Saturday, December 20, 2014

Plastics recycling: The word on the Streets

As promised yesterday, here's our interview with Scott McGrath of the Streets Department, getting into the nitty-gritty of Philly's new recycling plan that takes all plastic #1 through #7.

Plastics recycling: The word on the Streets

As promised yesterday, here's our chat with Scott McGrath of the Streets Department, getting into the nitty-gritty of Philly's new recycling plan that takes all plastic #1 through #7.

E2P: Glass, metal and cardboard are already recylclable. So does this change mean that pretty much anything people buy in Philadelphia grocery stores is going to be recyclable? Can it really be put that simply?

McGrath: Well, there are exceptions, but almost all of it can, and that's part of the point here [in going to #7]. This enables us to take almost all of the consumer packaging products that you'll find on store shelves, so people can more easily go ahead and add those items they see in their homes.

E2P: I understand the change was due to Waste Management taking over the contract and that they pay the city $50 a ton for the recycling people put out.

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McGrath: That's right. One of the biggest advantages to this change is that we get more of the #1 and #2 plastics this way. If people know they don't have to figure out which kind of plastic container it is they're more likely to recycle any and all plastics. By weight, these others (#3 - #7) are small, something like 1% of the total waste stream. But it's the kind of stuff people see when they go shopping. So if they know they can put it in, we're gonna get that and get more of the ones and twos, which are more profitable to turn around.

E2P: But does making this blanket declaration about plastics mean that you'll also get more of the wrong kind?

McGrath: There's always going to be a small percentage of junk that has to be weeded out, and obviously we want to provide Waste Management with the highest-quality stream that we can. Consistently I've been told that the materials we pick up from city residents are 'cleaner' - a higher percentage of the stuff we actually want - than those we get in the suburbs. And I will point out that South Philly is currently the leader within the city. They're averaging 26% to 28% of the waste stream. They've passed Chestnut Hill, which is at 22% - 24%. Other neighborhoods are getting their numbers up, too.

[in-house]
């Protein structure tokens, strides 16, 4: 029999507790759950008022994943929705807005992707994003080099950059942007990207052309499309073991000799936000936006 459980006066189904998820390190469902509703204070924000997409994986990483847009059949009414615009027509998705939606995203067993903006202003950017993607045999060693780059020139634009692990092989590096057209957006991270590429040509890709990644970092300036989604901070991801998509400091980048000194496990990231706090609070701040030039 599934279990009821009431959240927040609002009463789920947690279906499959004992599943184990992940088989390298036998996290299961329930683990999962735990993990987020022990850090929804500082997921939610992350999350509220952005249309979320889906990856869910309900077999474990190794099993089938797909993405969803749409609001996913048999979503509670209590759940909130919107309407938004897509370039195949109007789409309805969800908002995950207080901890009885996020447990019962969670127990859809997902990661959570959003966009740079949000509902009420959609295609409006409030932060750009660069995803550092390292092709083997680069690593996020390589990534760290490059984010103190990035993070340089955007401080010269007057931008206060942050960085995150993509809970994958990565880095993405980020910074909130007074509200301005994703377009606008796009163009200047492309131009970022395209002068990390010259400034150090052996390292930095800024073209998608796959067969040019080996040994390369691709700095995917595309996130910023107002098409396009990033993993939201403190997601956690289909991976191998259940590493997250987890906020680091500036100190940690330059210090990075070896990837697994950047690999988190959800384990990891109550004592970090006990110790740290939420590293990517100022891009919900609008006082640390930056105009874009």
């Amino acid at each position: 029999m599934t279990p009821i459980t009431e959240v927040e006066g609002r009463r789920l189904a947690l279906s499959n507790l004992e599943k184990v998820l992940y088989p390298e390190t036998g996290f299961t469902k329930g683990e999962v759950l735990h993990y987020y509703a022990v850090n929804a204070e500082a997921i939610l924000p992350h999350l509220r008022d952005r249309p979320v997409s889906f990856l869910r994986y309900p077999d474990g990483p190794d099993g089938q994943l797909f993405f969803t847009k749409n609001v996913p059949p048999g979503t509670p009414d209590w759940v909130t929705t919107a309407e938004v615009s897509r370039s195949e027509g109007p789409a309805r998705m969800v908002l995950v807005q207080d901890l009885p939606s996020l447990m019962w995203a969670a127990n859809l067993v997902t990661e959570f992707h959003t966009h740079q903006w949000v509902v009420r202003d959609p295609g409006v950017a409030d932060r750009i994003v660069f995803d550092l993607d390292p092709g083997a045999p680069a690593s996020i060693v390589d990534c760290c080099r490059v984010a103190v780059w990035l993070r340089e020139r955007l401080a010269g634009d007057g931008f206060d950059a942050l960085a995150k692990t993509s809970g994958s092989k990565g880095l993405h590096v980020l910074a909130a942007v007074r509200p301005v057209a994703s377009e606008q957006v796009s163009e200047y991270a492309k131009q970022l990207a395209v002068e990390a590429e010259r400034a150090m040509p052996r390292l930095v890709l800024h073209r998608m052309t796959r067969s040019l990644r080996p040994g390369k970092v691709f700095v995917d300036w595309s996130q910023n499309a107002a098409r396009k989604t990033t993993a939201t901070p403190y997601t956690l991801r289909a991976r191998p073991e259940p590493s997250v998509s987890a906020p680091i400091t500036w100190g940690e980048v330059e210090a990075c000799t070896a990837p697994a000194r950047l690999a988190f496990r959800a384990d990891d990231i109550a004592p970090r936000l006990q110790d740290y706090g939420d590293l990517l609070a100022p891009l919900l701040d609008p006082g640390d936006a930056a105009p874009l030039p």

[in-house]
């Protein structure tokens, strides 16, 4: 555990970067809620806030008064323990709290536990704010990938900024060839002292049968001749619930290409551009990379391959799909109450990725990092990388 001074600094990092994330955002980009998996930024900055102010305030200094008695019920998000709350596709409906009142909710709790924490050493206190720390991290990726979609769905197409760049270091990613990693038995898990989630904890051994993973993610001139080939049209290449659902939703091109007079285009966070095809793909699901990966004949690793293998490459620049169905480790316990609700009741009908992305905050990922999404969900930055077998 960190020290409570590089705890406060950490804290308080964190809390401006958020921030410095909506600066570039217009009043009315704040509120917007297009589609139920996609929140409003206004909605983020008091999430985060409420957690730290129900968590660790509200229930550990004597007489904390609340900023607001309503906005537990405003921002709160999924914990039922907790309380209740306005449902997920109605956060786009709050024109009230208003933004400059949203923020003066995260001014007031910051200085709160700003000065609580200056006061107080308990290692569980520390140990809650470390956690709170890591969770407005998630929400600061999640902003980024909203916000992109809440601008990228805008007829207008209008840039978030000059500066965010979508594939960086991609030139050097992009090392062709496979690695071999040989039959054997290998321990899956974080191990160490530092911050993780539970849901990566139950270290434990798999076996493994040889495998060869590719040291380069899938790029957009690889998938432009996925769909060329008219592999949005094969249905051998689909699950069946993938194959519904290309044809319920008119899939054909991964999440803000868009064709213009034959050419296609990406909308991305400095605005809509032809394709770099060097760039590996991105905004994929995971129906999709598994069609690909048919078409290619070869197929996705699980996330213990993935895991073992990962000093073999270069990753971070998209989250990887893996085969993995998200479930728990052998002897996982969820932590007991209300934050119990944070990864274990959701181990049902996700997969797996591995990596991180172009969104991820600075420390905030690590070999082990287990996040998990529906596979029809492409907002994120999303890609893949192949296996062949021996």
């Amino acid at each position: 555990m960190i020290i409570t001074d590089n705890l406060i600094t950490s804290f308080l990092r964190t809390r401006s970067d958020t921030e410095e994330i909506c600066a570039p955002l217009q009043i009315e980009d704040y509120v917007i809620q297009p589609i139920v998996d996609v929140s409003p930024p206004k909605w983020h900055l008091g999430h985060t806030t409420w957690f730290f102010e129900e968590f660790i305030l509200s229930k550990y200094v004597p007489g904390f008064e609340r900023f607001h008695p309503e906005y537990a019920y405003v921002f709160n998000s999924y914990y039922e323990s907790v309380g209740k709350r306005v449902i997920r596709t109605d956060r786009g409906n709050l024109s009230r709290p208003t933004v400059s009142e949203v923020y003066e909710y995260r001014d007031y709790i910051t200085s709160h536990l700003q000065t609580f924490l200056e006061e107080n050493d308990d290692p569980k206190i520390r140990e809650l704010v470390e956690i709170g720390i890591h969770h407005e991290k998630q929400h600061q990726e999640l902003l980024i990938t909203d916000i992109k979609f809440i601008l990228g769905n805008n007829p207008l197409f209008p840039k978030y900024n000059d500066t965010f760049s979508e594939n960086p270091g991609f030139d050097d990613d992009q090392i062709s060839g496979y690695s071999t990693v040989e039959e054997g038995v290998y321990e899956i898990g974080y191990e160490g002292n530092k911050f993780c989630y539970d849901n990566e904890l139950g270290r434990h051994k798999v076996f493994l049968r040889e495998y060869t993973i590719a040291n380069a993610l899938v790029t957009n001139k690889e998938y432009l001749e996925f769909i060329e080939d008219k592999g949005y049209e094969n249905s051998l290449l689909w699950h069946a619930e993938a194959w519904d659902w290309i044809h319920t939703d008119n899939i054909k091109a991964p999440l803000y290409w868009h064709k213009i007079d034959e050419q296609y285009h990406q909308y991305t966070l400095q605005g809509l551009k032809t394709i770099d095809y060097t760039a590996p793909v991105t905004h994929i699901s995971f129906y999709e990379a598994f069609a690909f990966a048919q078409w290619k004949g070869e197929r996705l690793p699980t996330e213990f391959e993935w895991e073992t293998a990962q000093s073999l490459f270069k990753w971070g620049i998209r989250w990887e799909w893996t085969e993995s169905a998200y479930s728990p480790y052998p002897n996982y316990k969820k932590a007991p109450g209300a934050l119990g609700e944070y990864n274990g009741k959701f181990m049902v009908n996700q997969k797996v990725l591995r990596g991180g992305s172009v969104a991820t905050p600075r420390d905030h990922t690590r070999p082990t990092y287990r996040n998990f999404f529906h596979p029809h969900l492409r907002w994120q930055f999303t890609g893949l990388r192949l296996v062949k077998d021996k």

E2P: I had heard that #3, PVC, is essentially unrecyclable, so even if people put that in with their recycling, it's just going to go to a landfill or something.

McGrath: No, it's not going to a landfill, it will be recycled. It's just harder to market. They will recycle the PVC - it can be made into other things. What we ask, though, is no PVC pipe. That's the wrong kind of PVC to be able to do anything with.

E2P: Well, I can't speak for everybody, but when I hear "PVC" that's exactly what I visualize - the pipe. What's an example of non-pipe PVC?

McGrath: Paint buckets, for instance, that's the rigid form of PVC. That's what we'd prefer to get. Generally what we want are plastic containers.

E2P: Ben Ditzler of RecycleNow said that contrary to the list on your Web page, aluminum foil and hardback books now are indeed recyclable.

McGrath: Aluminum foil is a different kind of aluminum than that in aluminum cans, so it can't be sorted by the regular non-ferrous sorting system. And you don't get enough of it to create a separate stream. With hardback books it's not the quality of the cardboard but the extra glue and materials in the binding that makes it a problem. I will check on that, though. [After checking.] No, Ben Ditzler is right, Waste Management has found a way to recycle the aluminum foil and hardbacks, so we'll be updating that list. One thing, though - aluminum foil needs to be clean. It can't have any food on it.

E2P: This announcement seems to have kind of snuck up on people. What exactly is your strategy in letting everybody know about this?

McGrath: We're launching a campaign, or campaigns, for this later in the months, and we're working out those detaiuls now. We do have some information at philadelphiastreets.com, and in the future months we will be refining our messaging and getting the word out in different ways. We do have a water-bill stuffer [a printed insert that people receive along with their water bill] that's gone out.